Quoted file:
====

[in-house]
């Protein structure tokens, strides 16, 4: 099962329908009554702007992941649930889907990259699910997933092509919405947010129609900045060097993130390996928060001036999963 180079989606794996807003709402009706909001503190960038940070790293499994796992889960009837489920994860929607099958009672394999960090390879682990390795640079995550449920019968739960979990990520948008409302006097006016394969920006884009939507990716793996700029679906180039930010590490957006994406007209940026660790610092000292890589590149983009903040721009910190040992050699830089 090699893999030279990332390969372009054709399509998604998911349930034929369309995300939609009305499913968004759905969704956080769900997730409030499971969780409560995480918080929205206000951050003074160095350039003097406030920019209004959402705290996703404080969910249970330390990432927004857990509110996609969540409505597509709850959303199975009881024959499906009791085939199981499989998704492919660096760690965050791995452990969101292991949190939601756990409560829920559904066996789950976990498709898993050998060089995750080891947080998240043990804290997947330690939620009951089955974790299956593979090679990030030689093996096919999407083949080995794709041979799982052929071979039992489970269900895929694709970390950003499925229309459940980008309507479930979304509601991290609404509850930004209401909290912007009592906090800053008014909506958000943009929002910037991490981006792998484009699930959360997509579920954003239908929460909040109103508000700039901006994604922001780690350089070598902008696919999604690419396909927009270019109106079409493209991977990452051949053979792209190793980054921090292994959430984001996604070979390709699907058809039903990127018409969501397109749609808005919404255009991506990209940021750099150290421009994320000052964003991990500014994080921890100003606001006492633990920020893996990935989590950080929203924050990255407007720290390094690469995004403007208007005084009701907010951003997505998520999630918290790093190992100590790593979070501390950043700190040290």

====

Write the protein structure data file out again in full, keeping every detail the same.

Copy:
[in-house]
């Protein structure tokens, strides 16, 4: 099962329908009554702007992941649930889907990259699910997933092509919405947010129609900045060097993130390996928060001036999963 180079989606794996807003709402009706909001503190960038940070790293499994796992889960009837489920994860929607099958009672394999960090390879682990390795640079995550449920019968739960979990990520948008409302006097006016394969920006884009939507990716793996700029679906180039930010590490957006994406007209940026660790610092000292890589590149983009903040721009910190040992050699830089 090699893999030279990332390969372009054709399509998604998911349930034929369309995300939609009305499913968004759905969704956080769900997730409030499971969780409560995480918080929205206000951050003074160095350039003097406030920019209004959402705290996703404080969910249970330390990432927004857990509110996609969540409505597509709850959303199975009881024959499906009791085939199981499989998704492919660096760690965050791995452990969101292991949190939601756990409560829920559904066996789950976990498709898993050998060089995750080891947080998240043990804290997947330690939620009951089955974790299956593979090679990030030689093996096919999407083949080995794709041979799982052929071979039992489970269900895929694709970390950003499925229309459940980008309507479930979304509601991290609404509850930004209401909290912007009592906090800053008014909506958000943009929002910037991490981006792998484009699930959360997509579920954003239908929460909040109103508000700039901006994604922001780690350089070598902008696919999604690419396909927009270019109106079409493209991977990452051949053979792209190793980054921090292994959430984001996604070979390709699907058809039903990127018409969501397109749609808005919404255009991506990209940021750099150290421009994320000052964003991990500014994080921890100003606001006492633990920020893996990935989590950080929203924050990255407007720290390094690469995004403007208007005084009701907010951003997505998520999630918290790093190992100590790593979070501390950043700190040290």